Author / Writer; term
I've won a State award for beginning a citizens group to give MLK Park near the Amtrak station some much needed dignity. On April 14, 2015, I'll receive a Community Service Award from the Michigan Recreation and Parks Association in Lansing. We'll love your interest to follow our work via email, and we'll LOVE your help! Contact me! Did you know art authorites consider our MLK sculpture one of the best? We park together, work together, depart together and go for coffee or a wee drinkie to chat up what went right, what went wrong, and to get to know each other. Leather garden gloves very important! We pick up strange stuff!
My legacy in Kalamazoo includes being the first massage therapist to start a business, Featherstone Massage Service, in 1975 at the new indoor mall in downtown Kalamazoo, the Kalamazoo Center Inn. Shortly the Hilton became owners of the hotel as they partnered with the City of Kalamazoo with the building usage. With several excellent independent contractors we introduced quality massage therapy to this town. Featherstone operated at the Hilton from 1975 to 1988. Time points to this: the Hilton and City were not good partners, the building had serious problems, and we, who love Kalamazoo, owe a great deal the people and resources who now operate the Radisson Hotel.
Subsequently, in 1995, I started a new career in a fascinating historic town on the banks of the Wabash River in southern Indiana as I became private secretary to one of the wealthiest women in the world, Jane Blaffer Owen. I've completed a non-fiction book about this interesting time, and now seek a publisher. Adjoining this profile is a photo of me and Mrs. Owen, a truly impressive woman with over 60 years of New Harmony, Indiana development including sacred site artistic creation, historic preservation, vast gardens, an Inn, restaurants, a world class bookstore, a patron of the arts and much more. For example, she commissioned world renouwned architect Philip Johnson to make a roofless church! She was a gorilla with a bottomless checkbook. Her private life was harsh, her public life was all smiles. I had the pleasure to be her social companion 14 hrs. a day, 7 days a week. She entertained visitors from around the world with her extraordinary hostess acumen and with the help of 160 employees!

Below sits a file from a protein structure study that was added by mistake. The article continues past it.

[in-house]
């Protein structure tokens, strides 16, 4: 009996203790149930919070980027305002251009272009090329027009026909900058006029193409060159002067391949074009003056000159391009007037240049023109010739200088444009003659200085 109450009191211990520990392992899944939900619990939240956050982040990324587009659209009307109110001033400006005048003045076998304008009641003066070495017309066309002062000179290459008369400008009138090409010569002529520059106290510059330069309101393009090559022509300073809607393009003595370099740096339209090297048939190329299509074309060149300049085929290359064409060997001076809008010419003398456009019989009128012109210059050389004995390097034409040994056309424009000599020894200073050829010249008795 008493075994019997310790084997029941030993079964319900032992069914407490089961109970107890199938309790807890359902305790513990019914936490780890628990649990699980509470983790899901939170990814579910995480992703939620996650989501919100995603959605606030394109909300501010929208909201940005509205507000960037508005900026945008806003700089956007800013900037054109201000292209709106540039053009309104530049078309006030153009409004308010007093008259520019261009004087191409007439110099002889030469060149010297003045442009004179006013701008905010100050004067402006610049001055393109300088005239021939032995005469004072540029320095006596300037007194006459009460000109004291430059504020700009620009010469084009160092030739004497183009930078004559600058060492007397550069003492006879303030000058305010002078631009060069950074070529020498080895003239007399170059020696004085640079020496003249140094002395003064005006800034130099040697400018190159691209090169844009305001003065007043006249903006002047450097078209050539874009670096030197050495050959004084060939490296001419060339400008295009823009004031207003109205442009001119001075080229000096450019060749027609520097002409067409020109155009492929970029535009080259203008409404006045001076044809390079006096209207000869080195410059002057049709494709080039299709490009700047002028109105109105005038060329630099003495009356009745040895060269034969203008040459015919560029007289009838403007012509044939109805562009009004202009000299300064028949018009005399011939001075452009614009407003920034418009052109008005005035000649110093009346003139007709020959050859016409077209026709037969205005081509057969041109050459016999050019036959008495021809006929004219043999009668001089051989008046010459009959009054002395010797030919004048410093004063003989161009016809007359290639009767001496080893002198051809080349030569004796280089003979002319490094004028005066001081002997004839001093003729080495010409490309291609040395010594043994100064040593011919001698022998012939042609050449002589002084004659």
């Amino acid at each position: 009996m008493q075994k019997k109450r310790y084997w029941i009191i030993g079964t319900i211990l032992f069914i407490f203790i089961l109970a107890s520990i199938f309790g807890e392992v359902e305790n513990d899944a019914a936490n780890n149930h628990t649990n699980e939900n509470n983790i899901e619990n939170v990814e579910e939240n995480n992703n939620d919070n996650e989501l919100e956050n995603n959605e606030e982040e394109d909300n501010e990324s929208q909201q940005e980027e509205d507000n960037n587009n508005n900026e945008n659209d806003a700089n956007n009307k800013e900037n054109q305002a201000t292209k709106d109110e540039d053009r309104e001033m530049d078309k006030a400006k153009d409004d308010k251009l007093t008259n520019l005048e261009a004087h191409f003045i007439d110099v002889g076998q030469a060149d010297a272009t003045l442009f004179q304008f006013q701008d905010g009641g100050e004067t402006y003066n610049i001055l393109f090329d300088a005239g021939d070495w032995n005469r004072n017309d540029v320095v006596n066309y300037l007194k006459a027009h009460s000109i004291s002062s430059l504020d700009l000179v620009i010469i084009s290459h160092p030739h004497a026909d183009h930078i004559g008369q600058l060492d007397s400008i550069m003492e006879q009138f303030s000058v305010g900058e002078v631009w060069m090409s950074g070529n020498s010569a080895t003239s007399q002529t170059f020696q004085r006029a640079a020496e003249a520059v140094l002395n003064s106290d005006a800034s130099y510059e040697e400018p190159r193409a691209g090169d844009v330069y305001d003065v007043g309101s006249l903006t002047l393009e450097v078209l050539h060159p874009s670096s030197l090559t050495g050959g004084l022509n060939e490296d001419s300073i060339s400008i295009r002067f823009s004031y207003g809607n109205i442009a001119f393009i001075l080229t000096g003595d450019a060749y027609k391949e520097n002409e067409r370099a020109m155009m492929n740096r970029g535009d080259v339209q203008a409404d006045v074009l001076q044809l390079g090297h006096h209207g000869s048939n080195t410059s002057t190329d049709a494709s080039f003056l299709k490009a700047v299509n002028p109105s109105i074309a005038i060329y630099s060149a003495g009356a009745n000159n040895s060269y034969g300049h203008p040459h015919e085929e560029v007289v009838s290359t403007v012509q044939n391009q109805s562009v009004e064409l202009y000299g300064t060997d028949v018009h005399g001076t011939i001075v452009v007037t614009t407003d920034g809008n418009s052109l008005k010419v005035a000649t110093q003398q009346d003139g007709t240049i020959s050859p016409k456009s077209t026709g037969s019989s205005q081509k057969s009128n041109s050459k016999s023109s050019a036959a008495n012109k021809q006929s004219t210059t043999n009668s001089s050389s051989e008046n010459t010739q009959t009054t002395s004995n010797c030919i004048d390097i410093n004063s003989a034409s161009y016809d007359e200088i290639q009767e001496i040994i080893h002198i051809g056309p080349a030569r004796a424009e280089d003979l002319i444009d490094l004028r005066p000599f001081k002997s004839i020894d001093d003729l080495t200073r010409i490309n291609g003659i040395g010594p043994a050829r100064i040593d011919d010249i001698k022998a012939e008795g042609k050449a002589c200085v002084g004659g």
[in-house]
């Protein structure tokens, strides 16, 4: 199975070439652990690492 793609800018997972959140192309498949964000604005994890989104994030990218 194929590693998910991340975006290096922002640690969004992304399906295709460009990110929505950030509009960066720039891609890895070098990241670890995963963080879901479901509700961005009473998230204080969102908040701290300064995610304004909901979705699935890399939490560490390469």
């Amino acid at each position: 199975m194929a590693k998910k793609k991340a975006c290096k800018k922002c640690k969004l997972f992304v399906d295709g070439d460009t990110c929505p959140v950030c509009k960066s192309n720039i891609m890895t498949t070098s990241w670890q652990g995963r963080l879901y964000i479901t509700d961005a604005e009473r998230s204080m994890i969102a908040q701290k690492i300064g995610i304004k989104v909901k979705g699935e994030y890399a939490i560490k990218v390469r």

The Other Woman
Private Secretary to a Daughter of Exxon Oil
Here is an intimate memoir of the private secretary to an extraordinarily wealthy citizen of the 20th century, Jane Blaffer Owen, a daughter of oil money from both parents and a grande dame of Houston, Texas. She was also a developer, art patron, largest property owner, hostess extraordinaire, and businesswoman with 160 employees in a historic town on the banks of the Wabash River. Additionally, she was a wife, mother, grandmother, Episcopalian, and Republican with immense power in many circles of American culture. She was old oil money and made a point to snub new oil money Barbara Bush for a passionate cause. The “other woman” image shifts to one woman of wealth and power versus another woman with gumption to stand in the face of power.
The Other Woman opens with a letter to Chadwick’s granddaughter with a simple introduction to the legendary town, New Harmony, Indiana, and the troubled, volatile family who “Granny” grappled with. The scene changes to a frank woman-to-woman account. Join two friends at a local brewpub, Bell’s Eccentric Café in Kalamazoo, Michigan. There, while enjoying good beer and fine art, Chadwick recounts her life, loves, 14-hour workdays and party nights for over six years.
The real-life fairy tale has elements of human spirituality and frailty, from the in-depth depiction of the powerful employer’s best traits to the evil characters who wrought havoc on underlings. Readers see how Chadwick, a wounded massage therapist, turned into a valued assistant. And yes, she did have opportunity to become “the other woman.” Did she?